Mortality And Industrial Hygiene Study Of Styrene-Butadiene Rubber Workers.
Meinhardt-TJ; Lemen-RA; Crandall-MS; Young-RJ
A study of mortality in styrene (100425) butadiene (106990) rubber workers was conducted. The cohort consisted of 2,756 white male workers who were employed at least 6 months since January 1, 1943 or January 1, 1950 at two styrene/butadiene rubber factories (SIC-2822) in Texas. The vital status of the cohort as of March 31, 1976 was determined. Death certificates were examined. Industrial hygiene sampling for styrene, butadiene, and benzene (71432) was performed. Mean concentrations of styrene at the two facilities were 0.94 and 1.99 parts per million (ppm). The corresponding mean concentrations of butadiene were 1.24 and 13.50ppm. Benzene concentrations measured at one facility ranged from 0.08 to 0.14ppm. Overall mortality and cause/specific mortality were not significantly elevated at either facility. The records of the subjects identified with leukemia were reviewed. Most of these subjects had started work before the end of December, 1945. When the subcategories of lymphatic and hematopoietic tissue malignancies were analyzed, a statistically significant excess of mortality from leukemia and aleukemia was detected. The authors note that continued analysis of the mortality occurring in styrene/butadiene rubber workers will probably never provide definitive answers about the health effects associated with styrene or butadiene because of the concomitant exposure to many other chemicals. It cannot be determined at the present time whether a real leukomogenic risk is associated with styrene/butadiene rubber production.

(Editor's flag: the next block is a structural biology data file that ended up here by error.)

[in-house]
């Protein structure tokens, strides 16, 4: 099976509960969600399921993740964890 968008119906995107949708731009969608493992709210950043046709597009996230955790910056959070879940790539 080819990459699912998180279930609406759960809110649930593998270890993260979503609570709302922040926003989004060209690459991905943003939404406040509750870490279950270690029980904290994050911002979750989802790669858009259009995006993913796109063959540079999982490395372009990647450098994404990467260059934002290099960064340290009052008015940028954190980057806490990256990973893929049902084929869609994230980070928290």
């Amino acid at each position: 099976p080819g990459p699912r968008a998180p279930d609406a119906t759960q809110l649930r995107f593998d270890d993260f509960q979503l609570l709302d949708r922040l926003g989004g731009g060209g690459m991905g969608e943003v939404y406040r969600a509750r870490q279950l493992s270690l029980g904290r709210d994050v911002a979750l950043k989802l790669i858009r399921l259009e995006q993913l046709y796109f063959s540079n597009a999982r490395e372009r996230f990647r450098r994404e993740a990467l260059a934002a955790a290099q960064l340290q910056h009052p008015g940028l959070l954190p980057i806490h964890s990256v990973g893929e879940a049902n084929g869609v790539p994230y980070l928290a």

Workplace-studies; Health-hazards; Epidemiology; Occupational-exposure; Analytical-methods; Mortality-rates; Industrial-environment; Quantitative-analysis; Exposure-levels; Occupational-hazards;
100-42-5; 106-99-0; 71-43-2;
Proceedings of the Third NCI/EPA/NIOSH Collaborative Workshop: Progress on Joint Environmental and Occupational Cancer Studies